We’re often asked what Wagyu beef is, and what is the difference is between Wagyu and Kobe beef. Both originate in Japan, and are widely considered around the world to be the “caviar” of beef. Characterized by pervasive marbling, they offer a rich flavor that has a subtle but distinct sweetness and aroma.
This month we’re featuring two wines from Chehalem Winery in Willamette Valley, Oregon, one of the United States’ greatest viticultural regions. Chehalem first planted vines in 1980 and began bottling wine in 1990. Their wines are made exclusively from estate fruit that is certified sustainably grown.
This month we have two wines from the only landlocked province in Italy: Umbria, home to the town of Spoleto. The hills surrounding Spoleto are especially adept to three particular varieties of Italy’s many grapes. Sangiovese, Sagrantino and Trebbiano Spoletino produce rustic and nuanced wines of structure and elegance, and we’re featuring these selections this month in celebration of our city’s annual Spoleto Festival.
With optimal temperatures and parks and gardens in bloom, picnic season has begun in Charleston. Whether you’re headed to an outdoor concert, the beach, for an afternoon harbor cruise or simply to your neighborhood park or backyard for lunch or dinner, we’ve got everything you need to compose the perfect picnic spread.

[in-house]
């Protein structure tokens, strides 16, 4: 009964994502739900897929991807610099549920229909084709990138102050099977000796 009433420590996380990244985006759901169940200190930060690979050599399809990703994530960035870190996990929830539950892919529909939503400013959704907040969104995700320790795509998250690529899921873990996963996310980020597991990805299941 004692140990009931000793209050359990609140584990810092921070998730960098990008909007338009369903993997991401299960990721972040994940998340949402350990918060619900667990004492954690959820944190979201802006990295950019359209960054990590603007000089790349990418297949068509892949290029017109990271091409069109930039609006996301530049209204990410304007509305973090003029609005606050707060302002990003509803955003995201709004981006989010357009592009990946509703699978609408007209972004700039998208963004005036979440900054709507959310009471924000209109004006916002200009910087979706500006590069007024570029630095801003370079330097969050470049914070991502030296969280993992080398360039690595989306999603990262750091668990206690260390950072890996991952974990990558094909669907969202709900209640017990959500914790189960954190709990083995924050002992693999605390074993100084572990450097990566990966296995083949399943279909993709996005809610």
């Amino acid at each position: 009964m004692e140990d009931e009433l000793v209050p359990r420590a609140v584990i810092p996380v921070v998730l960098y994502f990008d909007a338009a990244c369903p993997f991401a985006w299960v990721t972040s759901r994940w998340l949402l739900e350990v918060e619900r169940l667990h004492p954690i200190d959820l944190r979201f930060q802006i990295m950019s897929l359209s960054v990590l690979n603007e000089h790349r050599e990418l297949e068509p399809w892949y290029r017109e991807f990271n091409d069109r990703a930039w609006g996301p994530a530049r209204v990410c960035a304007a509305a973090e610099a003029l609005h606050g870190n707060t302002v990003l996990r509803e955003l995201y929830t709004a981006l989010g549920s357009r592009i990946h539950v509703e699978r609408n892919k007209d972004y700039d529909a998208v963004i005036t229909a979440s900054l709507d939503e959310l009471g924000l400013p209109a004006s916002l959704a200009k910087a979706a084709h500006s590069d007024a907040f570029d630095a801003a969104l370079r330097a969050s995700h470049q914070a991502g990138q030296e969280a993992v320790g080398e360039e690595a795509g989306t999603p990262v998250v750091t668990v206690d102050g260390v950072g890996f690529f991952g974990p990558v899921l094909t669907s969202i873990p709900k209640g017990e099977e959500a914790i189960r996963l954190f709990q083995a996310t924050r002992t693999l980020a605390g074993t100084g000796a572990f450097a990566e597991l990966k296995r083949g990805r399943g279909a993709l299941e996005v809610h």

It’s Eat Local Month, an annual campaign to get residents of the Lowcountry thinking more about where the food they eat each and every day comes from. The campaign takes advantage of the abundance of fresh, local produce that’s in season at this time of the year to help spread the word about the importance of sourcing food locally when possible. Get involved by taking the Eat Local Challenge! It’s not too late to start
Greece has older grape growing and winemaking traditions than almost anywhere in the world, and both of our featured wines this month show off the potential of the Greek terroir. Greece is dominated by steep, rocky landscapes with plenty of influence from the sea, and while the temperatures can get hot, vineyards planted at higher elevations provide ideal conditions for wine grapes.